Log in

Impressive 'Dragon 2' Early Digital Sales Among Q3 Positives for DreamWorks Animation

29 Oct, 2014 By: Erik Gruenwedel

Early access to sequel propels DreamWorks Animation’s heretofore unremarkable digital sales to No. 1 at iTunes

Studios love sequels because they typically have a built-in fan base. DreamWorks Animation loves How to Train Your Dragon 2 as it helped resurrect the studio from recent missteps and invigorate sluggish electronic sales.

DreamWorks Animation said Dragon 2 contributed to the studio generating third-quarter (ended Sept. 30) net income of $11.9 million, up nearly 18% from net income of $10.1 million during the prior-year period. Revenue increased 17% to $180.9 million, from $154.5 million a year ago.

The sequel, which generated $615 million at the global box office since launch to become the highest-grossing animated movie of the year, was released digitally Oct. 21 — three weeks ahead of the DVD and Blu-ray Disc editions slated for retail shelves Nov. 11.

The title was DWA’s first early digital release and spiked EST sales by double digits, according to studio president Ann Daly.

Speaking Oct. 29 on the company's fiscal call, Daly said Dragons 2 is currently the top-selling digital movie on iTunes.

“We are just thrilled,” she said. “In week 1, digital sales were more than two-times higher from what we’ve seen from the average previous three titles [Mr. Peabody & Sherman, Turbo and Rise of the Guardians].”

Daly believes Digital HD’s percentage of overall home entertainment revenue will continue to grow. “We [also] look forward to releasing Dragon 2 on [disc],” she said.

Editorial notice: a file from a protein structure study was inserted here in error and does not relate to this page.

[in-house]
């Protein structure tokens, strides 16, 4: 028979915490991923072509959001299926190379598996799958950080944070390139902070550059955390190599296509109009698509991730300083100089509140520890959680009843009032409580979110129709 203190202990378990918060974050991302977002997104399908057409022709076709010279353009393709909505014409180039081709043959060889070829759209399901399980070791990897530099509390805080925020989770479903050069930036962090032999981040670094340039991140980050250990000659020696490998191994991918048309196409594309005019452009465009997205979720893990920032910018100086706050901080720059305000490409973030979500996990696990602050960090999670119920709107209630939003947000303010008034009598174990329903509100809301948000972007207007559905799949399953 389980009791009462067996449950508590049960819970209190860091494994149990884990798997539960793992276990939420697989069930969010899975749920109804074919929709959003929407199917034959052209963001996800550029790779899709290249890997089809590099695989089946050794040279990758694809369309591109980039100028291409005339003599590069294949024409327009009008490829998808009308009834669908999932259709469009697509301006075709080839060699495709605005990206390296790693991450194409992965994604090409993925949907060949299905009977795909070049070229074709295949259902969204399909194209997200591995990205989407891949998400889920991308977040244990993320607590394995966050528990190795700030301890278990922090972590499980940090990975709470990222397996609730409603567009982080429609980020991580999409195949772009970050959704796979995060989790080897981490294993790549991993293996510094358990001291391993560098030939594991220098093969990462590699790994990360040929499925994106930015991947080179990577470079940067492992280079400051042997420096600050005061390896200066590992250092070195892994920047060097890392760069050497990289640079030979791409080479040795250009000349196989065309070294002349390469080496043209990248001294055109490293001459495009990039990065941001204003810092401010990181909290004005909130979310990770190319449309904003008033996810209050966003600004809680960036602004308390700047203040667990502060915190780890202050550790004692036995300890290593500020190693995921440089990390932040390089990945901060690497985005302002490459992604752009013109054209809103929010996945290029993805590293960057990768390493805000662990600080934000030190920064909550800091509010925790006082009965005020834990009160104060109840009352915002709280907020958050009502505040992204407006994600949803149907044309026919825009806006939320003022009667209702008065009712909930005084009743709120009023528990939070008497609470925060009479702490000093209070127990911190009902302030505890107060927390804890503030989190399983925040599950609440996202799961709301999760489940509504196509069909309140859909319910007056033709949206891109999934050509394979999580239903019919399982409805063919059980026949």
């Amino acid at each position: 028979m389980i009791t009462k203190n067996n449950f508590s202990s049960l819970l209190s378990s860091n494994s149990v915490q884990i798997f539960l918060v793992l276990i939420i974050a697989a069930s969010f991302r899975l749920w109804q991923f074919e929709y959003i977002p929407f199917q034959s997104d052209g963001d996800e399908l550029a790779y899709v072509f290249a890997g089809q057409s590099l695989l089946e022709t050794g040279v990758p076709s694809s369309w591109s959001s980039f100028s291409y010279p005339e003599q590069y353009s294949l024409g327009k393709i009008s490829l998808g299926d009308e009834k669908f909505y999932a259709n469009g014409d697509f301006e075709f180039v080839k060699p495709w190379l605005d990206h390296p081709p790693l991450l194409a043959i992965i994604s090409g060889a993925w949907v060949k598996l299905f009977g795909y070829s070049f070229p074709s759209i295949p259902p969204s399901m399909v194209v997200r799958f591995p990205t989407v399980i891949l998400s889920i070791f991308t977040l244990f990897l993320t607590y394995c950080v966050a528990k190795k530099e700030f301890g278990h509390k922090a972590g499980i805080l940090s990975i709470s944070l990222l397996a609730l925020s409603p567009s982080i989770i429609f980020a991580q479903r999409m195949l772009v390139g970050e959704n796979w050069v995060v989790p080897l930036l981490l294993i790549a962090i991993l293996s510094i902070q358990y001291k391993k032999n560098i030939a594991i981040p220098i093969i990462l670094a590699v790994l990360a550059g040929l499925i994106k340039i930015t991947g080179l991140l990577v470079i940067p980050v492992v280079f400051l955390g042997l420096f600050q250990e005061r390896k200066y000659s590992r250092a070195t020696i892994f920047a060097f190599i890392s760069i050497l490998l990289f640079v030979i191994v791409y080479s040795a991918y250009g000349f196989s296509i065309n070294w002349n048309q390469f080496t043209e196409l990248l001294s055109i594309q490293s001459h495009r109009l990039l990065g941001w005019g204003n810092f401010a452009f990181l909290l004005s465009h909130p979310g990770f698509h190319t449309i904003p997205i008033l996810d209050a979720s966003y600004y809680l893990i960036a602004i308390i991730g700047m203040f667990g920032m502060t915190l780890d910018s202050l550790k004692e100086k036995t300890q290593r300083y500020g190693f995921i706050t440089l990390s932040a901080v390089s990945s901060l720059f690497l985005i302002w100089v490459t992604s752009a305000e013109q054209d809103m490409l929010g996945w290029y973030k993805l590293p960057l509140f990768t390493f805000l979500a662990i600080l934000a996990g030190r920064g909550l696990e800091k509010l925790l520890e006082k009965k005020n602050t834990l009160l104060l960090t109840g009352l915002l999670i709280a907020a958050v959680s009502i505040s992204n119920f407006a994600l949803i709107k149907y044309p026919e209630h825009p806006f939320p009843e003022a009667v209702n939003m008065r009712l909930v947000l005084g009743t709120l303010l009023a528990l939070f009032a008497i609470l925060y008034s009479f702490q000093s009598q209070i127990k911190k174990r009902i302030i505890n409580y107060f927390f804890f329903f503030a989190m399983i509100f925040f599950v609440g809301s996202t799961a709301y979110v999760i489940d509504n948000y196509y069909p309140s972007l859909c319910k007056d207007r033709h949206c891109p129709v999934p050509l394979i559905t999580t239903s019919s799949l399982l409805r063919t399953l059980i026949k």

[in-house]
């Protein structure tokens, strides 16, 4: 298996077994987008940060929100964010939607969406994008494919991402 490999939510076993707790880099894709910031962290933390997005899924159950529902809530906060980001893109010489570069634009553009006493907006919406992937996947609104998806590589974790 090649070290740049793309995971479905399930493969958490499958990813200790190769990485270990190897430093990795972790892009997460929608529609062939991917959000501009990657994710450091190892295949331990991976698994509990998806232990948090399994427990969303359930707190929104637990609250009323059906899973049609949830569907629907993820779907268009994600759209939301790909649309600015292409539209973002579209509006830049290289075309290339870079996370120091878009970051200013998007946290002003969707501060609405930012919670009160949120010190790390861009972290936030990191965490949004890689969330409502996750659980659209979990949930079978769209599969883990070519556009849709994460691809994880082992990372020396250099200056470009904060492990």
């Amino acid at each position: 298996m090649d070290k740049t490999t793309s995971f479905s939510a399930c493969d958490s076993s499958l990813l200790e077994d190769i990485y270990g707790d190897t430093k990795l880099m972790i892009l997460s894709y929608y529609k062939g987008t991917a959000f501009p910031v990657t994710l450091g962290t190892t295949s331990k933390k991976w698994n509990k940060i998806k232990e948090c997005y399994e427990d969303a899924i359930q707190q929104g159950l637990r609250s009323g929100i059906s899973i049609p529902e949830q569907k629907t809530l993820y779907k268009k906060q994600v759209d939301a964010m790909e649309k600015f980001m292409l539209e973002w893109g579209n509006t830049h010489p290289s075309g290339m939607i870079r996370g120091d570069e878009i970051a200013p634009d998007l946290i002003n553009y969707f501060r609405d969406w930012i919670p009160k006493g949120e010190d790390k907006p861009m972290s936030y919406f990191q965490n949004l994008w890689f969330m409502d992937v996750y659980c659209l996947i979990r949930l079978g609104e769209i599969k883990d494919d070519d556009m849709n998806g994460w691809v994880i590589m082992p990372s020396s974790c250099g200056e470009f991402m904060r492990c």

The financials are a plus for CEO Jeffrey Katzenberg, who has seen DWA struggle with underperforming titles. He has made no secret his desire to sell the studio (Japan’s Softbank kicked the tires last month) as it ups TV production in an effort to offset declining box office fortunes. Three of the past five theatrical releases performed poorly compared with expectations, resulting in early financial write-downs for Mr. Peabody & Sherman, Turbo and Rise of the Guardians.

Indeed, the Oct. 14 packaged-media release of Mr. Peabody was softer than expected, Daly said there is a concerted underway to jumpstart the title’s disc sales through Christmas.

Regardless, How to Train Your Dragon 2 put an end to the handwringing for now anyway. The film contributed revenue of $74.2 million in the quarter, primarily from its continued performance at the global box office.

Separately, DWA has launched its branded DreamPlace 2,000-square-foot retail concepts at assorted shopping malls nationwide. The stores, which can be reconfigured throughout the year, are designed to lure family consumers via interactive features and storytelling involving DreamWorks characters.

Daly said DreamPlace is largely a licensing business expected to generate incremental revenue on a regular basis.

“We think there is a significant opportunity to expand DreamPlace in many more locations in the U.S. and abroad,” she said.

Meanwhile, Turbo, The Croods and Rise of the Guardians contributed home entertainment revenue of $12.7 million, $1.8 million and $3.5 million, respectively, and reached an estimated 5.3 million, 7.8 million and 5.8 million home entertainment units sold worldwide, respectively, net of actual and estimated future returns. Library titles contributed feature film revenue of $50.2 million to the third quarter.

"The third quarter was strong for DreamWorks Animation,” Katzenberg said.

Add Comment